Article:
The Allview X2 Soul Pro has a special cooling system, that uniformly propagates heat, using 8 cooling abereas, in order to reduce power consumption. Its screen also comes with a technology called ACL, that reduces consumption by about 25% when using the display, while the CPU has HPM tech, reducing power use by as much as 40%. Finally, in the Settings area you’ll encounter Power Management, with options like Intelligent Power Save at Night, Intelligent Memory Cleanup and Modes. Those are Normal, with features like connectivity, GPS or sync off and CPU Power Save, plus the Extreme Mode. This one offers only the basic features, like phone calling, SMS, contacts and clock, with a minimal black/white UI and at about 90% battery you’ll get 200 hours of usage out of this mode.
Then there’s the Standby Intelligent Power Save, so overall this battery is great. The acoustics bring us DTS sound, 2 players, the Music one and Google Play one. The Music app has a fresh UI compared to the previous Allview UIs. It’s all black and white, minimal and simple. The actual use experience is loud and clear, the sound is crisp and bass is OK. The options include Sleep Timer, Sound Effects (DTS, that makes the sound louder and more ample, plus special earphone settings). We’ve got Standard, Ears, Earphone, Headset and Speaker, depending on your output accessory.
Effects include Classic, Dance, Jazz, Metal or Rock and the EQ has 5 channels. The headphones bundled here are nice looking, they’re light, feel like metal and they have a wire that kind of tangles. The remote is big and its buttons are noisy. This accessory delivers a comfy experience, good isolation and high volume. Then we get to the Audio Enhance special option for headphones, with the following sub options: DTS Focus, DTS Trubass, DTS Space, DTS Definition, DTS Center.
We’ve got FM Radio with features like Search, Speaker and Record FM and then we go to the decibelmeter test. This is where we got 80.4 dBA, which is a good level to hit, especially since the Huawei Honor 6 gets to 81 dBA, Galaxy A5 to only 77.6 dBA and the Huawei P8 to 81.2 dBA. Now, since the audio has been checked as good, we move on to the display. We’re dealing here with a 5.2 inch unit, a Super AMOLED panel with Full HD resolution and OGS technology, as well as full lamination.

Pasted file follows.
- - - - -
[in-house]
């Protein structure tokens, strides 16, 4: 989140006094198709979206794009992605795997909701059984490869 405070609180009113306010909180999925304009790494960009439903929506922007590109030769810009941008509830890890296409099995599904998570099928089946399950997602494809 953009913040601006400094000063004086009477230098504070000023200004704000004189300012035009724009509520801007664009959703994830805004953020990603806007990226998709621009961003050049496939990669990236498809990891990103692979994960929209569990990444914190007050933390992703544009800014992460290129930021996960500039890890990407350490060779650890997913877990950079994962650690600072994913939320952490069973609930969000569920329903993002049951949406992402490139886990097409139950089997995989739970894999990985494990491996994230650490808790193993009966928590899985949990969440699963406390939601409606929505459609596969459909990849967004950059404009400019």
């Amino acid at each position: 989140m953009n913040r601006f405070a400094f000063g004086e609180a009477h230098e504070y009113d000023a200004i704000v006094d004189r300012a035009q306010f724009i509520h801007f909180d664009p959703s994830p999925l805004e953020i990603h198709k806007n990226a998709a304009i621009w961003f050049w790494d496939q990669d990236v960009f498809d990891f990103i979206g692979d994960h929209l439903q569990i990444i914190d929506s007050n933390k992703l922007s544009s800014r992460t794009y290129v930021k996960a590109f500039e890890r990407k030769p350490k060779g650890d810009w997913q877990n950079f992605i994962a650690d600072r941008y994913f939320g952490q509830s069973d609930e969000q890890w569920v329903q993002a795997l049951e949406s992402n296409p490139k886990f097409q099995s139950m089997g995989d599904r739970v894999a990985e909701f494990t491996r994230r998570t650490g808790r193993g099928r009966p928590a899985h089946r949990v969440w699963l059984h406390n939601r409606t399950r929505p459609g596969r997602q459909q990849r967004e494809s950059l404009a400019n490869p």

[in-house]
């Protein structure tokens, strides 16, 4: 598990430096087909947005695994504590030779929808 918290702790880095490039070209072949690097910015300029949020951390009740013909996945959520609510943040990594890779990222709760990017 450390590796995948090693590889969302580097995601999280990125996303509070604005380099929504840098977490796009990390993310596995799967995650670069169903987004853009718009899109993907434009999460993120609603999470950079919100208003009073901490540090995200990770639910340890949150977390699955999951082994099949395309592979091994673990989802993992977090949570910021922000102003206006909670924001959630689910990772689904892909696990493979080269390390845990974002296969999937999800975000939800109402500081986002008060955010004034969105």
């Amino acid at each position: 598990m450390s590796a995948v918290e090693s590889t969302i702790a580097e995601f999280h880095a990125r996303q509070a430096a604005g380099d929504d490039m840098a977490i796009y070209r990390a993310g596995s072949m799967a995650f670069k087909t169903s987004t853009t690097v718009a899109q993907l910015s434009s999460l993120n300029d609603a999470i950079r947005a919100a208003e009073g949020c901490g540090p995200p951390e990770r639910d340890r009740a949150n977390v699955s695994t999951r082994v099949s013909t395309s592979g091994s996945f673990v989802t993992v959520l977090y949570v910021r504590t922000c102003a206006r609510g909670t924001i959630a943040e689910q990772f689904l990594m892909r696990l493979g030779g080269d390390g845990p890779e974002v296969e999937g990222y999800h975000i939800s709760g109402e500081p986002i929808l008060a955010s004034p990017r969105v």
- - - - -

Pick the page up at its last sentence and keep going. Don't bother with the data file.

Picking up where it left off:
The video app has a pop up play style features and the viewing experience is crisp, clear and offers good contrast. Blacks are deep and the screen is bright. Pixels are of the Pentile Matrix kind and this device’s panel is similar to the one of the Galaxy S5, only 0.1 inch bigger. Brightness here is 471 LUX units, close to the Galaxy S5’s 480 LUX and beating the HTC One M8 and its 463 LUX, while also being close to the Galaxy S6’s 475 LUX.
The screen is bright and offers realistic colors, good contrast and wide viewing angles. Settings include Adaptive Brightness, Economical Backlight, Font Size and LCD Effect, that lets you make the image cool, neutral or warm. We leave behind the good screen and analyze the camera, 13 megapixel Sony IMX214 unit, that was also present on the Oppo Find 7 and Xiaomi Mi4, as well as the OnePlus One.
The front camera is a 8 MP shooter with an Omnivision OV8858 sensor, that measures 1/4 of an inch and uses 1.12 micron pixels. Back to the back camera, it also has the same pixel size and the sensor measures 1/3.06 inch. 6 lenses are also included in the setup. On paper Allview claims the camera starts in 0.5 seconds, focuses in 0.5 seconds and takes a picture in 0.1 seconds.
There’s also a single LED flash in the mix and F/2.0 aperture. The camera doest have a fast startup and on the left side of the UI you can find Settings like Anti Banding, Guidelines, Geotagging, Timer, picture size (13 MP in 4:3, or 10 MP in 16:9), as well as Capture Mode (Touch Shot, Gesture Shot and Normal), Sound and then there’s the front camera shortcut.